Finishers

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Controversial NI pig farm gets the go ahead

Following months of debacle, a controversial pig farm in Northern Ireland has finally received planning permission to build a unit for 15,000 pigs.

Farmer Derek Hall had originally suggested building a unit for 30,000 pigs on the Rea Hill Road near Newtownabbey but revised plans have now been passed for a unit half that size.

The permission was passed by councillors, some of them farmers, at a sitting of Antrim and Newtownabbey Borough Council Planning Committee where 9 councillors voted in favour and 2 opposed the development.

Huge concerns over the pig project

Residents had voiced huge concern over the project and said the unit would produce too much slurry and smell. All told, there were 856 individual letters of objection and 200,000 people had previously signed an online petition.

Celebrities including Queen guitarist and animal welfare campaigner Brian May as well as actors Martin Shaw and Jenny Seagrove publicly opposed the pig unit as well in the past.

Angry opponents were present in the council chamber for the meeting and protested afterwards outside, some confronting the councillors.

Necessary welfare issues were addressed

There had been claims from charity Animal Aid that up to 17,000 pigs would be kept in cramped conditions. Ulster Unionist Party councillor Roderick Swann is also a farmer and backed the proposal. He said: "I'm a farmer myself who supports the agri-industry and I was quite satisfied that all the necessary welfare issues were addressed. The planning case officer and all the consultees were quite happy with everything that was proposed."

Asked if he understood the strong opposition both from locals and those not so local Swann said: "I can and I can't. There was an awful lot of 'not in my back yard', with lots of e-mails flying through. But these people are all farm quality assured, the pigs are well looked after. To get a quality assurance accreditation is very tight."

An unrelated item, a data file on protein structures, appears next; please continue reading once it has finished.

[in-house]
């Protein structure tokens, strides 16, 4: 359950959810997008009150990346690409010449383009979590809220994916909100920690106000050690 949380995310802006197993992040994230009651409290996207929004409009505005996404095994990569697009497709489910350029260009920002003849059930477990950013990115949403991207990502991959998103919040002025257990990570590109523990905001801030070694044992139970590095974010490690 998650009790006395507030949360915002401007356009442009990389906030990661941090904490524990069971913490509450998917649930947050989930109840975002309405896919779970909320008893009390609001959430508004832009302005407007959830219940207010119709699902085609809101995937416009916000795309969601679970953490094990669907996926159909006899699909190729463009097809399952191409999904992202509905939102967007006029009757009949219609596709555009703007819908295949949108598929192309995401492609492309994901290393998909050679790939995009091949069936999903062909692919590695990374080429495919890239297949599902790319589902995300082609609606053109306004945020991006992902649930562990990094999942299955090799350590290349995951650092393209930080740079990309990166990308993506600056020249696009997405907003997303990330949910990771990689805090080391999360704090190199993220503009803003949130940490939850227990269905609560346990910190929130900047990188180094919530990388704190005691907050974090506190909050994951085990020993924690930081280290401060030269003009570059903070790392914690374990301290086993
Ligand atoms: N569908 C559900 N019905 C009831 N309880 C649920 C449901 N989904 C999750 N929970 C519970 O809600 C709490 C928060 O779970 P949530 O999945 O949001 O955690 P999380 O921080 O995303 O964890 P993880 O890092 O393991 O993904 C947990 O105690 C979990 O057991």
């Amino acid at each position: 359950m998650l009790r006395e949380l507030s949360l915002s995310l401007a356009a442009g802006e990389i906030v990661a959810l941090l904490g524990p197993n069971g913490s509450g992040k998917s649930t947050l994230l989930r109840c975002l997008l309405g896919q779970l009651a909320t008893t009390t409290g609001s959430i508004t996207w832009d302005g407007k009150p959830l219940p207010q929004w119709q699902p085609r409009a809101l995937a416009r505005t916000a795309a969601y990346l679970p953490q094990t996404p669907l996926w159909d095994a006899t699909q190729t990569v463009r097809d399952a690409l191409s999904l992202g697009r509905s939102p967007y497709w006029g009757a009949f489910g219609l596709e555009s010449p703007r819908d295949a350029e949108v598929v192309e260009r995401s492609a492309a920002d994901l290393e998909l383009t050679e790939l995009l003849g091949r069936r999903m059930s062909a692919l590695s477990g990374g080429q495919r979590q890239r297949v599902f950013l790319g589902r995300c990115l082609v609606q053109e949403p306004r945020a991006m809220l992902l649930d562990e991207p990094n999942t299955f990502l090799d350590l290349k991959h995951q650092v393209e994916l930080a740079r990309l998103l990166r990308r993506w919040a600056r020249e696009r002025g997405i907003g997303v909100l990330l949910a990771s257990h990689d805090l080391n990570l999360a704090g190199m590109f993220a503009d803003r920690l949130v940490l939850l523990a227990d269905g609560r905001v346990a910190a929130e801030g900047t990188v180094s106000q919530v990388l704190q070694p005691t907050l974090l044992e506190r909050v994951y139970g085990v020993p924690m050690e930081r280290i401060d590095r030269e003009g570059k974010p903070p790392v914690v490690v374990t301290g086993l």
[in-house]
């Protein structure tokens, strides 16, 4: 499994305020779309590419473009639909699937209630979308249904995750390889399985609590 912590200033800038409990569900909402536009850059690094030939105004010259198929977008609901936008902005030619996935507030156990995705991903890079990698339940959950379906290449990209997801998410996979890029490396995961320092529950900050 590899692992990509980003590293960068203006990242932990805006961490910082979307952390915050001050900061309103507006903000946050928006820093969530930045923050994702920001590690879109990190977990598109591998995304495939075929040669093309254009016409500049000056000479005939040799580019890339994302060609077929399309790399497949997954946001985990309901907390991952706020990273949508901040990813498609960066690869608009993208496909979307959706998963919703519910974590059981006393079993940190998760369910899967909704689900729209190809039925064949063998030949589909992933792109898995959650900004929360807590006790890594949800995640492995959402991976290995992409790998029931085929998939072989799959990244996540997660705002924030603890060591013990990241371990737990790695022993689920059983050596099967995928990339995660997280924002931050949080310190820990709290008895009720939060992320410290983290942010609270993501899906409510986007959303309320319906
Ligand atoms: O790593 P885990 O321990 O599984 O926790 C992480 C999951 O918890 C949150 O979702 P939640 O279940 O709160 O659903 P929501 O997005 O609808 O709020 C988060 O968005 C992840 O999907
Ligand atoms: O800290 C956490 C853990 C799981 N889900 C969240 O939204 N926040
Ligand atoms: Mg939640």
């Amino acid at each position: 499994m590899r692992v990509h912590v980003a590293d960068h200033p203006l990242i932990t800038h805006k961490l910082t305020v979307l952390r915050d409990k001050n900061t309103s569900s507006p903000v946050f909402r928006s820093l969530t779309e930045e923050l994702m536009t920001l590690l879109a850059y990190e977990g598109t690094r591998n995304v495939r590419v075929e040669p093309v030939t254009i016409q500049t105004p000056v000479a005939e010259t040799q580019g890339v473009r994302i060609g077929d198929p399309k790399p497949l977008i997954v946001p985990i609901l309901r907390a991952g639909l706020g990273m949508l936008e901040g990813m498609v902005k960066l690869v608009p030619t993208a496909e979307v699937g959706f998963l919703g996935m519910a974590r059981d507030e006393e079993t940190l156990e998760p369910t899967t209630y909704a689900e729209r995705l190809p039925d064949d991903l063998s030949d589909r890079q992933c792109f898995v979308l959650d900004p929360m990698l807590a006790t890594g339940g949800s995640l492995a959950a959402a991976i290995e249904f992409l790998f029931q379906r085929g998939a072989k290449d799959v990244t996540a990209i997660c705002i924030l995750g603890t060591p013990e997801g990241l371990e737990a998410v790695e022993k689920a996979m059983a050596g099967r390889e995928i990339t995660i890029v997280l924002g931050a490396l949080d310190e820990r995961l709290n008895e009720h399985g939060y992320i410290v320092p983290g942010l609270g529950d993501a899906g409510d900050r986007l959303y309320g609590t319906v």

The new farm will house about 15,000 pigs. Photo: Chris McCullough
The new farm will house about 15,000 pigs. Photo: Chris McCullough

Noise and smell?

As part of their campaign against the project, opponents said they had huge issues with excessive noise and smell.

Swann said: "I myself was in Germany to see the system and I can tell you I was standing six inches from the external wall and could only smell wood. I also put my ear to the wall an only heard an odd snort.”

The councillor also spoke out about celebrities becoming involved in such cases and told them to “keep your nose out.” Swann said: "I would say simply keep your nose out of it. I'm a farmer myself for 50 years and I understand farming. A lot of these animal rights folks, they're entitled to their opinion, but I think they're on the wrong track sometimes. This will be the most modern pig farm, not a factory, not only in Ireland but also Great Britain."

New farm on green field site

Two DUP councillors were the only ones to vote against the new pig farm which will be built on a green field site. Councillor John Smyth and his fellow party colleague Thomas Hogg voted against the motion.

Smyth said: "My objections were that I felt the experts weren't always right. I was undecided till tonight when I heard the arguments for and against. Bringing such a large development of slurry to the side of a hill I think is going to be dangerous for the future. Also, I have concerns how it will be produced year after year. I have grave concerns."

He continued to say, "I wouldn't like it on my front door, and a lot of people are concerned. It will definitely smell. People say it will be odour free, but there's no such thing as an odour free system. There are animal welfare concerns."

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